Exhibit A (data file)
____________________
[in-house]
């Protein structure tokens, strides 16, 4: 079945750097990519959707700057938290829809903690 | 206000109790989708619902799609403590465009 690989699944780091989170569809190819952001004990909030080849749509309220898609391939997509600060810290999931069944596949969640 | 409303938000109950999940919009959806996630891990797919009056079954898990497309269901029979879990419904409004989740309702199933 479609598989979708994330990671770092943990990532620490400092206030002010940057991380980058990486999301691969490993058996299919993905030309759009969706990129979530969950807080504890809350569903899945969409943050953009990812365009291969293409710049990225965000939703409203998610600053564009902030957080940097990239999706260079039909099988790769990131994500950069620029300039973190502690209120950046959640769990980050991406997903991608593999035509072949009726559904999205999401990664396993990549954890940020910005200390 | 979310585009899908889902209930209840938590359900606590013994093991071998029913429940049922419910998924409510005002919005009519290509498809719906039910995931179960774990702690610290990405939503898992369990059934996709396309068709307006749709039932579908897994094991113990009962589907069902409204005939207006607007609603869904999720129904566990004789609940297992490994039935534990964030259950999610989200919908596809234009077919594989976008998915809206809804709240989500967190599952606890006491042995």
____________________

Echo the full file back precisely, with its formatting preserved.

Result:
[in-house]
């Protein structure tokens, strides 16, 4: 079945750097990519959707700057938290829809903690 | 206000109790989708619902799609403590465009 690989699944780091989170569809190819952001004990909030080849749509309220898609391939997509600060810290999931069944596949969640 | 409303938000109950999940919009959806996630891990797919009056079954898990497309269901029979879990419904409004989740309702199933 479609598989979708994330990671770092943990990532620490400092206030002010940057991380980058990486999301691969490993058996299919993905030309759009969706990129979530969950807080504890809350569903899945969409943050953009990812365009291969293409710049990225965000939703409203998610600053564009902030957080940097990239999706260079039909099988790769990131994500950069620029300039973190502690209120950046959640769990980050991406997903991608593999035509072949009726559904999205999401990664396993990549954890940020910005200390 | 979310585009899908889902209930209840938590359900606590013994093991071998029913429940049922419910998924409510005002919005009519290509498809719906039910995931179960774990702690610290990405939503898992369990059934996709396309068709307006749709039932579908897994094991113990009962589907069902409204005939207006607007609603869904999720129904566990004789609940297992490994039935534990964030259950999610989200919908596809234009077919594989976008998915809206809804709240989500967190599952606890006491042995």